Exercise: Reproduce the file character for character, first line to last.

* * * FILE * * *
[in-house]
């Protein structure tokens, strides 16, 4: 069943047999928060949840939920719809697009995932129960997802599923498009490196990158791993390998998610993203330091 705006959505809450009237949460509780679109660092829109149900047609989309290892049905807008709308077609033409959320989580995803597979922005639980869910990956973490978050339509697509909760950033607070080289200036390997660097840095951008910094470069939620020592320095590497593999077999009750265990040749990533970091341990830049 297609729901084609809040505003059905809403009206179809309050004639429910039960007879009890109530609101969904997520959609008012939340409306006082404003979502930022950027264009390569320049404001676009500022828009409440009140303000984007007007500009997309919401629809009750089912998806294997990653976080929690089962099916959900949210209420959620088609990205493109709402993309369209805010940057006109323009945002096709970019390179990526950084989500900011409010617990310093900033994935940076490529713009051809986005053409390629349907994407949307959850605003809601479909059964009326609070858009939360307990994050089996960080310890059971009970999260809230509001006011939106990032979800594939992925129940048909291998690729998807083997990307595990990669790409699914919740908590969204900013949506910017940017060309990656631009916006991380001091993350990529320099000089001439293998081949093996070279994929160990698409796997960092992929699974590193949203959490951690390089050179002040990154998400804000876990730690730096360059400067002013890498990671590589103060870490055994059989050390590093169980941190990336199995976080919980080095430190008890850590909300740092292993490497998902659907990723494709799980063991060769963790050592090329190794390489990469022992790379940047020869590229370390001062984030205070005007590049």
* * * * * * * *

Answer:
[in-house]
């Protein structure tokens, strides 16, 4: 069943047999928060949840939920719809697009995932129960997802599923498009490196990158791993390998998610993203330091 705006959505809450009237949460509780679109660092829109149900047609989309290892049905807008709308077609033409959320989580995803597979922005639980869910990956973490978050339509697509909760950033607070080289200036390997660097840095951008910094470069939620020592320095590497593999077999009750265990040749990533970091341990830049 297609729901084609809040505003059905809403009206179809309050004639429910039960007879009890109530609101969904997520959609008012939340409306006082404003979502930022950027264009390569320049404001676009500022828009409440009140303000984007007007500009997309919401629809009750089912998806294997990653976080929690089962099916959900949210209420959620088609990205493109709402993309369209805010940057006109323009945002096709970019390179990526950084989500900011409010617990310093900033994935940076490529713009051809986005053409390629349907994407949307959850605003809601479909059964009326609070858009939360307990994050089996960080310890059971009970999260809230509001006011939106990032979800594939992925129940048909291998690729998807083997990307595990990669790409699914919740908590969204900013949506910017940017060309990656631009916006991380001091993350990529320099000089001439293998081949093996070279994929160990698409796997960092992929699974590193949203959490951690390089050179002040990154998400804000876990730690730096360059400067002013890498990671590589103060870490055994059989050390590093169980941190990336199995976080919980080095430190008890850590909300740092292993490497998902659907990723494709799980063991060769963790050592090329190794390489990469022992790379940047020869590229370390001062984030205070005007590049």